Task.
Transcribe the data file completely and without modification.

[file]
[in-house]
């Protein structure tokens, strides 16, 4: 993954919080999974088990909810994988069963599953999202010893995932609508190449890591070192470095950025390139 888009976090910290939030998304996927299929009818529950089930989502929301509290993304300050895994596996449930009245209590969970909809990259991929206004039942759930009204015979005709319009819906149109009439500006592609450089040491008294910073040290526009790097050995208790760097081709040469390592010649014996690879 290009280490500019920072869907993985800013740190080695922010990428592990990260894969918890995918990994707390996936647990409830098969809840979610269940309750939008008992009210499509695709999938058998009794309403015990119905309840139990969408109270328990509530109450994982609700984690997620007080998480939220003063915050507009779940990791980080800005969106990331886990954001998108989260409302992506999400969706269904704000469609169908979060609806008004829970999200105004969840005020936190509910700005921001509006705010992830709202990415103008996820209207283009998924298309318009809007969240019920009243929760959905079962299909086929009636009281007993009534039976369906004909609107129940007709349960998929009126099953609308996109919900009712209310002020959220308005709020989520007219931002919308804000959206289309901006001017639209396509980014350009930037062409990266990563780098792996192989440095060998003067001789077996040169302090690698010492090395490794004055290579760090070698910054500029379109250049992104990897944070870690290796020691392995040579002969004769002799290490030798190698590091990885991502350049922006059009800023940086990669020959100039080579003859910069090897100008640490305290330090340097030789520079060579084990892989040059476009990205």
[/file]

[in-house]
């Protein structure tokens, strides 16, 4: 993954919080999974088990909810994988069963599953999202010893995932609508190449890591070192470095950025390139 888009976090910290939030998304996927299929009818529950089930989502929301509290993304300050895994596996449930009245209590969970909809990259991929206004039942759930009204015979005709319009819906149109009439500006592609450089040491008294910073040290526009790097050995208790760097081709040469390592010649014996690879 290009280490500019920072869907993985800013740190080695922010990428592990990260894969918890995918990994707390996936647990409830098969809840979610269940309750939008008992009210499509695709999938058998009794309403015990119905309840139990969408109270328990509530109450994982609700984690997620007080998480939220003063915050507009779940990791980080800005969106990331886990954001998108989260409302992506999400969706269904704000469609169908979060609806008004829970999200105004969840005020936190509910700005921001509006705010992830709202990415103008996820209207283009998924298309318009809007969240019920009243929760959905079962299909086929009636009281007993009534039976369906004909609107129940007709349960998929009126099953609308996109919900009712209310002020959220308005709020989520007219931002919308804000959206289309901006001017639209396509980014350009930037062409990266990563780098792996192989440095060998003067001789077996040169302090690698010492090395490794004055290579760090070698910054500029379109250049992104990897944070870690290796020691392995040579002969004769002799290490030798190698590091990885991502350049922006059009800023940086990669020959100039080579003859910069090897100008640490305290330090340097030789520079060579084990892989040059476009990205």